Kearny Point’s master plan, conceived in partnership with STUDIOS Architecture and WXY architecture + design, features more than 25 acres of new open and civic space, including restored native habitat, a continuous waterfront promenade, and a living shoreline. The plan also calls for high efficiency building systems, solar and wind energy, and a multi-modal “complete streets” strategy. As part of its mission to promote sustainability, Hugo Neu is implementing additional green infrastructure measures, including green roofs/blue roofs, naturalized detention basins, bio-swales and the removal of impermeable surfaces throughout the site, replacing them with a variety of permeable surfaces limiting run-off into the Hackensack River.
Correction, 10/3/2017, 10:38 a.m.: Because of an editing error, an earlier version of this story described Kearny Point as being located in Jersey City. The property is actually in South Kearny, NJ.
Steve Lubetkin is the news director for StateBroadcastNews.com. Steve’s journalism background includes print and broadcast reporting for NJ news organizations. He refocused on multimedia journalism and podcast production after a long career in corporate branded journalism and public relations.
He has won numerous awards for his audio and video news reporting from the Garden State Journalists Association, and he has also been recognized for video by the New Jersey Chapter of the Society of Professional Journalists. He has produced a wide range of audio and video podcasts in his other role as managing partner of State Broadcast News’s parent, The Lubetkin Media Companies.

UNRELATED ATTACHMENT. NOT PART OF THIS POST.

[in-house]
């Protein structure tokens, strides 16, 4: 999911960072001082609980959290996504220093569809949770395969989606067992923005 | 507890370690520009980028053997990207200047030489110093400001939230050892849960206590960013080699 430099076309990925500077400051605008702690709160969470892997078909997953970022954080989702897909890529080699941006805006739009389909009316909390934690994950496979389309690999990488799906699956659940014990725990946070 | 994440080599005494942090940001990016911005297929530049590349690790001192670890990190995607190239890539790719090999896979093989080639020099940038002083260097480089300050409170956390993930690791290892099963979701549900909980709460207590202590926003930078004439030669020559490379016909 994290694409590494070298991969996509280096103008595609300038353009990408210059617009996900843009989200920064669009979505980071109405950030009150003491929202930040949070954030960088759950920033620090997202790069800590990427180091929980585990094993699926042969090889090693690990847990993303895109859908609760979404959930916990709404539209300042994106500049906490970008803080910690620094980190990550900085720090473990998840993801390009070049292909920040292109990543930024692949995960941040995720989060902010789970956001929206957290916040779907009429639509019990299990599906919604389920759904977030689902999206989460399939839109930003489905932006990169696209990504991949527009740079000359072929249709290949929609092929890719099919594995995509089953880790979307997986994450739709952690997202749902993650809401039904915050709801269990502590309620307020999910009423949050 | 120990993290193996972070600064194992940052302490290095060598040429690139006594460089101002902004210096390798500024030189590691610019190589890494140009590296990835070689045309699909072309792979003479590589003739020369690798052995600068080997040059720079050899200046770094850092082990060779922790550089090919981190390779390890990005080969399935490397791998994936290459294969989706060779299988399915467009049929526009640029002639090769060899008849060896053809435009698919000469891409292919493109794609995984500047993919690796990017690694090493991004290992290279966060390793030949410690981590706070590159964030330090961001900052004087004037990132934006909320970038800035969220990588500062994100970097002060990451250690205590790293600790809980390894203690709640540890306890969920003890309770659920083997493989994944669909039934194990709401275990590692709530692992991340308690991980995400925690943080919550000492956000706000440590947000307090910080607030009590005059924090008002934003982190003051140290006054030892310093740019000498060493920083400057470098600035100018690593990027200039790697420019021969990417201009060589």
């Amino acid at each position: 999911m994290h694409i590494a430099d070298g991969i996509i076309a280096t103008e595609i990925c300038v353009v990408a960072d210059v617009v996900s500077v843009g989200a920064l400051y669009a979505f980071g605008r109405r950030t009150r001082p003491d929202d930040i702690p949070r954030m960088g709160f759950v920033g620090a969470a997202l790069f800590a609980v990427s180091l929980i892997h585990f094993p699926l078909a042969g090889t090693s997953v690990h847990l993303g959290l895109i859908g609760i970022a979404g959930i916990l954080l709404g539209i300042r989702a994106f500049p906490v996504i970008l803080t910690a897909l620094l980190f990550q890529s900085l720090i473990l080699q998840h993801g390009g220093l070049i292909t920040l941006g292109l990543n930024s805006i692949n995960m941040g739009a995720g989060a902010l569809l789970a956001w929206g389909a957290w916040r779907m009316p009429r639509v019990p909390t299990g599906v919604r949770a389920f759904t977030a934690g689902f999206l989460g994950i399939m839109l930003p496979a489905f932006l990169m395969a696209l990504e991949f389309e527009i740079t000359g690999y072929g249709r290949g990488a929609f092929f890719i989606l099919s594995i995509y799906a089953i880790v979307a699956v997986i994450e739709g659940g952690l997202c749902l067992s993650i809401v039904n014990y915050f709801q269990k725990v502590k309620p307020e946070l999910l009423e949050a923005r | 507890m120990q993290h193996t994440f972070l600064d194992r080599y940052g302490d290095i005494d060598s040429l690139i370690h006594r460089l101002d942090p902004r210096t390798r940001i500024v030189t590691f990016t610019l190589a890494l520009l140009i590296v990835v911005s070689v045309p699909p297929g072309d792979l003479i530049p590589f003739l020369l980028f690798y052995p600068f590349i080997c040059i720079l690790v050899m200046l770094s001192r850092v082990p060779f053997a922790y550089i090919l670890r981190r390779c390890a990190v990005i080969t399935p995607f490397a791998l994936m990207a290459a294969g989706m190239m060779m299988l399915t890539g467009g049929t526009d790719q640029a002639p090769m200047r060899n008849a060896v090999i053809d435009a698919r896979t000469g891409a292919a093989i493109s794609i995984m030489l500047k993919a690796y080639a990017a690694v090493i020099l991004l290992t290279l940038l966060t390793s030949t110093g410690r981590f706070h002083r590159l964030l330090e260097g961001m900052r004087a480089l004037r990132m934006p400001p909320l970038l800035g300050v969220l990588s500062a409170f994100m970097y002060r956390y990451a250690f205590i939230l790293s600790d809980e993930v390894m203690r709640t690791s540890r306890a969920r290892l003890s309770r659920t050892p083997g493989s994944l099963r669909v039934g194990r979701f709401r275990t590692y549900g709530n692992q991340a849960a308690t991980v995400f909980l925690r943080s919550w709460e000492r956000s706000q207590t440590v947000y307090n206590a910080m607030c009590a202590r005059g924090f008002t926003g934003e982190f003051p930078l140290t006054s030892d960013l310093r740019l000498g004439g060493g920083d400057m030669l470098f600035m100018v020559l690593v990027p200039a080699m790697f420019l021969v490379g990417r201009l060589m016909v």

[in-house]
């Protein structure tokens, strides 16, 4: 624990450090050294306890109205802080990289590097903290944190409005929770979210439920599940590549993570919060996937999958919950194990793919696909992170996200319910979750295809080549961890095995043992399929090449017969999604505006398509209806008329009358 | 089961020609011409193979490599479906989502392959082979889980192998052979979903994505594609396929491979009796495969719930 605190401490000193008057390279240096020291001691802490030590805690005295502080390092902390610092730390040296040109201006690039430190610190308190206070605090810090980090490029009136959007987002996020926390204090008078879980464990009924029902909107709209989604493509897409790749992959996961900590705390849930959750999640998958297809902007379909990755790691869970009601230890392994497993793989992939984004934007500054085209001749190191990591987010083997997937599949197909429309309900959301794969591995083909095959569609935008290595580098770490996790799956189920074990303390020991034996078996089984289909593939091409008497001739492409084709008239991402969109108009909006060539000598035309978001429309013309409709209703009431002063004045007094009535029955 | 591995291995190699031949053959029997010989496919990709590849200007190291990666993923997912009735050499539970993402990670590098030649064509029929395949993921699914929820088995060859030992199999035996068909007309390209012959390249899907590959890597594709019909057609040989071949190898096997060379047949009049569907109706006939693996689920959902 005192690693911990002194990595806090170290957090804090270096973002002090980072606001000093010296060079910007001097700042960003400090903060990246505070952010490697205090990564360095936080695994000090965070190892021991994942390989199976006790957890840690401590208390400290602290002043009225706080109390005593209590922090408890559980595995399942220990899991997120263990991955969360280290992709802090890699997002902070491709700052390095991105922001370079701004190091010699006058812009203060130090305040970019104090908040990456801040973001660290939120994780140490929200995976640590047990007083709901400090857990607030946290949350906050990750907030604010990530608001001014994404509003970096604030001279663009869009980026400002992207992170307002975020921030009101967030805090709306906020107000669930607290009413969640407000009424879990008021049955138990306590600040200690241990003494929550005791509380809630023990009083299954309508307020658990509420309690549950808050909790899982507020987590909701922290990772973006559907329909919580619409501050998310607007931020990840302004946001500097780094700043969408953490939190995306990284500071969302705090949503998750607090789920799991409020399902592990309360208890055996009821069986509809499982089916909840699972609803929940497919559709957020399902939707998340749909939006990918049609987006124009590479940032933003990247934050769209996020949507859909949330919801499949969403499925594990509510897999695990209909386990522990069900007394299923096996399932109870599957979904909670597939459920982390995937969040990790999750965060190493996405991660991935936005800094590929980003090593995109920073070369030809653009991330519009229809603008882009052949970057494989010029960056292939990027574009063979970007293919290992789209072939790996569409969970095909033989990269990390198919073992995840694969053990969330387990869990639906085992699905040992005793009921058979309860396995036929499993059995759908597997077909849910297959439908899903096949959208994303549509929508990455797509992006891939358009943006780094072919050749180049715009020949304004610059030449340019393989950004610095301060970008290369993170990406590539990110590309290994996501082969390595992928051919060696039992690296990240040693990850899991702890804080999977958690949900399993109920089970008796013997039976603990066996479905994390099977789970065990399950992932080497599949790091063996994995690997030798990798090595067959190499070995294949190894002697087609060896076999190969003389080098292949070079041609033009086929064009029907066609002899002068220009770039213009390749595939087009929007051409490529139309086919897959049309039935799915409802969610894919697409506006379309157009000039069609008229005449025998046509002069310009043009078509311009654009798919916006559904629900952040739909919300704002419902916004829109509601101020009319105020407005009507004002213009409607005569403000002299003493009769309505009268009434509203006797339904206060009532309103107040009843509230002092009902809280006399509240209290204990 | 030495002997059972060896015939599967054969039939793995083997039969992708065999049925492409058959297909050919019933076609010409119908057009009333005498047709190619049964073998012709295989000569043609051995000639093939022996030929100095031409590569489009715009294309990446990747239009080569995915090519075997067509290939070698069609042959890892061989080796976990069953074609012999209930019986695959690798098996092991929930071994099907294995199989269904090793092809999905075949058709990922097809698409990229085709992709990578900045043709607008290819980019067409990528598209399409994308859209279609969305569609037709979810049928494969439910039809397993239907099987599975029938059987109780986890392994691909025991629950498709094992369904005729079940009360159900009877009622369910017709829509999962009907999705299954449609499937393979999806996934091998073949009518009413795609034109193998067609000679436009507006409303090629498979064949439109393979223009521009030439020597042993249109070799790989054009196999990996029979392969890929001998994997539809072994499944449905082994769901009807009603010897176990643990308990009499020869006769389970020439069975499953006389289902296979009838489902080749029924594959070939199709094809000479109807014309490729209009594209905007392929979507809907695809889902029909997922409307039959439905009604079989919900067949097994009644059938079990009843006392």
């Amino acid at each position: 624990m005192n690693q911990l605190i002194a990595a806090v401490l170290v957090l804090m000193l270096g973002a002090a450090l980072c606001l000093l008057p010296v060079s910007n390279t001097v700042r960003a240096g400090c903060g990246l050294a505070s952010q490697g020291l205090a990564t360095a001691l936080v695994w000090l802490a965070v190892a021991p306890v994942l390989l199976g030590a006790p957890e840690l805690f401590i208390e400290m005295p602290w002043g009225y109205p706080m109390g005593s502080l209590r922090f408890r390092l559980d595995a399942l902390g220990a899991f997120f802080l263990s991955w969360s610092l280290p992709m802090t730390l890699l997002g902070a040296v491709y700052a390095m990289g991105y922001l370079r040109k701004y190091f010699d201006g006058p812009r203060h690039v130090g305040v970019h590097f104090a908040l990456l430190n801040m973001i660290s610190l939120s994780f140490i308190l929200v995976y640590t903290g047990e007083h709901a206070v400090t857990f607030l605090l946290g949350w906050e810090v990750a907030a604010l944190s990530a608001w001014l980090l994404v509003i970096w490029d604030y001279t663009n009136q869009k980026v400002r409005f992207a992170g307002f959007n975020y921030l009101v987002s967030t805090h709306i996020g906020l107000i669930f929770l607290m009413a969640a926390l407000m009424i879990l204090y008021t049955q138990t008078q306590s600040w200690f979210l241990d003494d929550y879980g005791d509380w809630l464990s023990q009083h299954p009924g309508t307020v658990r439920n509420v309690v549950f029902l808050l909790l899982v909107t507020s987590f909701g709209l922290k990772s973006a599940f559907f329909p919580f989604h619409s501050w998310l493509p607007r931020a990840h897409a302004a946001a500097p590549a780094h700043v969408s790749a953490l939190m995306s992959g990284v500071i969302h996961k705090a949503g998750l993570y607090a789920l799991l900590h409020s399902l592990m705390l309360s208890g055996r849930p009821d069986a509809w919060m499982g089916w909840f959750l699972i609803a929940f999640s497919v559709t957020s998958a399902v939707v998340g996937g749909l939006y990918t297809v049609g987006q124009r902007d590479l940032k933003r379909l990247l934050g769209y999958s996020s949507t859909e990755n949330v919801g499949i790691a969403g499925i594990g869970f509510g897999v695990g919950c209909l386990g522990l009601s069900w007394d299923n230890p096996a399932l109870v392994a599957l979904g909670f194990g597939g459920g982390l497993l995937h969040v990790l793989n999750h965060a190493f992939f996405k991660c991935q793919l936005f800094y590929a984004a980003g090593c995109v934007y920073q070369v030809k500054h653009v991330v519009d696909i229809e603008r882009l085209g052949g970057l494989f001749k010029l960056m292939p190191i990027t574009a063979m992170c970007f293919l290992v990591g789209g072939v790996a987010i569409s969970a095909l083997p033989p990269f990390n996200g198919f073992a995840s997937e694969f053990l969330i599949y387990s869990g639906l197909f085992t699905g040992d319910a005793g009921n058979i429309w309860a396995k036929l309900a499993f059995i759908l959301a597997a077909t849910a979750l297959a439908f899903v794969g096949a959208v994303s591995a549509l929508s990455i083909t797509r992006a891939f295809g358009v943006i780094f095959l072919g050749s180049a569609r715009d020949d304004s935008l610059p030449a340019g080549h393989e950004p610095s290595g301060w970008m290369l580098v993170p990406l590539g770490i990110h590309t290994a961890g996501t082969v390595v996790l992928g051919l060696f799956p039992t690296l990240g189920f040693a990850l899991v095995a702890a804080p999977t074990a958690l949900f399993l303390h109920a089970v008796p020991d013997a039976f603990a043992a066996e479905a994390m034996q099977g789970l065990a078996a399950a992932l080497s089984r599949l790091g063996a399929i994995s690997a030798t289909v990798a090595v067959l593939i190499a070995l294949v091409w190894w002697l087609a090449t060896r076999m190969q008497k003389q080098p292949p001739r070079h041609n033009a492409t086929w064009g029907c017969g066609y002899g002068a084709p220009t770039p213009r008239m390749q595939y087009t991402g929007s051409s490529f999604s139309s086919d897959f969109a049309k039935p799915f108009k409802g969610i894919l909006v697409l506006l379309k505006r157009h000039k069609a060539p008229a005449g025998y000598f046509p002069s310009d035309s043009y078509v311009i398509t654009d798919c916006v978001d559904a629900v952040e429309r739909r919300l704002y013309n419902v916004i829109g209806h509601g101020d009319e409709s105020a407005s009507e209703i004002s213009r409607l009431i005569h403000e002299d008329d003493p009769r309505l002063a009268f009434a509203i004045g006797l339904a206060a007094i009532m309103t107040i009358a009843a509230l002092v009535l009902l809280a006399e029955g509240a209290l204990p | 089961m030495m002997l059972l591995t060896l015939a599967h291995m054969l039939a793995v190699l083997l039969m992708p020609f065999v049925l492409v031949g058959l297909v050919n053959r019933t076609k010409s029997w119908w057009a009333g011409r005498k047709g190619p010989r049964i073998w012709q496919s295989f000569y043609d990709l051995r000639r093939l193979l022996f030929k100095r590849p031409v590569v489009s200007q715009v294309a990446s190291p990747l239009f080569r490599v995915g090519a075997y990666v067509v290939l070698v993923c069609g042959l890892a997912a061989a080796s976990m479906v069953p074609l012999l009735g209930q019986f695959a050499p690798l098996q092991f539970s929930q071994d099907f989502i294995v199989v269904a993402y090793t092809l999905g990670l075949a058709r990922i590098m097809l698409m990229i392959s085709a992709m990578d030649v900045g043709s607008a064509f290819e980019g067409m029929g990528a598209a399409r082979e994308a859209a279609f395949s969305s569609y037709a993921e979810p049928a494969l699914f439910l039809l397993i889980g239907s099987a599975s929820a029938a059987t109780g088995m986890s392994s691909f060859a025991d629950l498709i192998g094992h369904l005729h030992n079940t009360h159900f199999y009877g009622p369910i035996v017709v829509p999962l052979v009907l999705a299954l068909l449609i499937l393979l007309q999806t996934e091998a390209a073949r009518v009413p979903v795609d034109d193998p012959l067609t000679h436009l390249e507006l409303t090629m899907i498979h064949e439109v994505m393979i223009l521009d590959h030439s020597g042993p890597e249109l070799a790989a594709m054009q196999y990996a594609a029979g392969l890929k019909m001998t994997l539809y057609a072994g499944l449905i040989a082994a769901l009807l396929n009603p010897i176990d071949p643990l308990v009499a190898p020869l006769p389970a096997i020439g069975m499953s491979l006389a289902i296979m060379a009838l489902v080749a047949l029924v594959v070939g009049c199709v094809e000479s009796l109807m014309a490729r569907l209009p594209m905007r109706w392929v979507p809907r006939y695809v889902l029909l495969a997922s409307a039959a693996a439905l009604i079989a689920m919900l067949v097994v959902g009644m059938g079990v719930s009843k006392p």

Steve is co-author, with Toronto-based podcasting pioneer Donna Papacosta, of the book, The Business of Podcasting: How to Take Your Podcasting Passion from the Personal to the Professional.
In March 2021, he was elected to the board of directors of the New Jersey Chapter of the Society of Professional Journalists, and in July 2021 he was named secretary of the chapter. In August 2021, he was honored by SPJ with one of the organization’s 2021 Howard S. Dubin Outstanding Pro Member Awards, given to regular members of an SPJ chapter who go above and beyond in serving their chapter.
Steve has been the computer columnist for the Jewish Community Voice of Southern New Jersey, since 1996.
Steve also has reported on-camera and produces virtual conferences for NJSpotlightNews.org, a public policy news coverage website focused on New Jersey government and industry; and for clients of StateBroadcastNews.com, a division of The Lubetkin Media Companies LLC.
From May-November 2019, he produced and reported a weekly podcast, The CRE News Hour, a news and features program focusing on the commercial real estate industry.
From 2014 to 2019 he was New Jersey and Philadelphia editor for GlobeSt.com and filled in covering Chicago/Midwest and Atlanta.
Steve has also served (from August 2017 to March 2018) as national broadcast news correspondent for CEOReport.com, a news website focused on practical advice for senior executives in small- and medium-sized companies.
Earlier in his career, Steve reported on rock music at the Jersey Shore for the Asbury Park Press, and was a broadcast news anchor and production engineer for WJLK-AM & FM, then owned by the Press. He also worked as a general assignment reporter for the Red Bank Register, Shrewsbury, NJ.
You can email Steve at firstname.lastname@example.org.